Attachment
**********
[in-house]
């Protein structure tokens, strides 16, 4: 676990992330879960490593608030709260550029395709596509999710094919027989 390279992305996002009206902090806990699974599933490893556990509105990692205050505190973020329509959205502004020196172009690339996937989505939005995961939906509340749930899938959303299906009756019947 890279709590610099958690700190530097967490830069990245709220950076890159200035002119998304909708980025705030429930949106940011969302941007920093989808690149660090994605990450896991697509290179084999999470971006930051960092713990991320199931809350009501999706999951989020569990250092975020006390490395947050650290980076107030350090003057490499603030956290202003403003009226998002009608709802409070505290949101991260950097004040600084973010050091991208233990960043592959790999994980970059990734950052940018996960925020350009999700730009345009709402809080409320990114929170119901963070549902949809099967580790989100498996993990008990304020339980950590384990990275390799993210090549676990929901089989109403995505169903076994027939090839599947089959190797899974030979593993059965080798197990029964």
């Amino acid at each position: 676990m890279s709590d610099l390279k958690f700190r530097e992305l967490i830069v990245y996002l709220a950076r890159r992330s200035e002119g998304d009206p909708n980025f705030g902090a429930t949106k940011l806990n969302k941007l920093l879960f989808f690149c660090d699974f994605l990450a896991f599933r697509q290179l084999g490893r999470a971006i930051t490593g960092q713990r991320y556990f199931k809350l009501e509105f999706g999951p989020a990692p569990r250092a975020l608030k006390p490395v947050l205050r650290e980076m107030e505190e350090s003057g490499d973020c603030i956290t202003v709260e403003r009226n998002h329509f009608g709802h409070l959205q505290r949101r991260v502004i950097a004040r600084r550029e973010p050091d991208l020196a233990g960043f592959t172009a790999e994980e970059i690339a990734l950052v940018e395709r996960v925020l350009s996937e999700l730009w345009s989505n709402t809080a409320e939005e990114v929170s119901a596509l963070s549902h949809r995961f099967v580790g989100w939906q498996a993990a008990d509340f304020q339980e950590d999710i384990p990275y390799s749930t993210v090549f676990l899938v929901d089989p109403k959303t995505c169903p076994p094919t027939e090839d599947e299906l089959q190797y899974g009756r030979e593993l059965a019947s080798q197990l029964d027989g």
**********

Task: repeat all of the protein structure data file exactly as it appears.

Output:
[in-house]
């Protein structure tokens, strides 16, 4: 676990992330879960490593608030709260550029395709596509999710094919027989 390279992305996002009206902090806990699974599933490893556990509105990692205050505190973020329509959205502004020196172009690339996937989505939005995961939906509340749930899938959303299906009756019947 890279709590610099958690700190530097967490830069990245709220950076890159200035002119998304909708980025705030429930949106940011969302941007920093989808690149660090994605990450896991697509290179084999999470971006930051960092713990991320199931809350009501999706999951989020569990250092975020006390490395947050650290980076107030350090003057490499603030956290202003403003009226998002009608709802409070505290949101991260950097004040600084973010050091991208233990960043592959790999994980970059990734950052940018996960925020350009999700730009345009709402809080409320990114929170119901963070549902949809099967580790989100498996993990008990304020339980950590384990990275390799993210090549676990929901089989109403995505169903076994027939090839599947089959190797899974030979593993059965080798197990029964």
């Amino acid at each position: 676990m890279s709590d610099l390279k958690f700190r530097e992305l967490i830069v990245y996002l709220a950076r890159r992330s200035e002119g998304d009206p909708n980025f705030g902090a429930t949106k940011l806990n969302k941007l920093l879960f989808f690149c660090d699974f994605l990450a896991f599933r697509q290179l084999g490893r999470a971006i930051t490593g960092q713990r991320y556990f199931k809350l009501e509105f999706g999951p989020a990692p569990r250092a975020l608030k006390p490395v947050l205050r650290e980076m107030e505190e350090s003057g490499d973020c603030i956290t202003v709260e403003r009226n998002h329509f009608g709802h409070l959205q505290r949101r991260v502004i950097a004040r600084r550029e973010p050091d991208l020196a233990g960043f592959t172009a790999e994980e970059i690339a990734l950052v940018e395709r996960v925020l350009s996937e999700l730009w345009s989505n709402t809080a409320e939005e990114v929170s119901a596509l963070s549902h949809r995961f099967v580790g989100w939906q498996a993990a008990d509340f304020q339980e950590d999710i384990p990275y390799s749930t993210v090549f676990l899938v929901d089989p109403k959303t995505c169903p076994p094919t027939e090839d599947e299906l089959q190797y899974g009756r030979e593993l059965a019947s080798q197990l029964d027989g």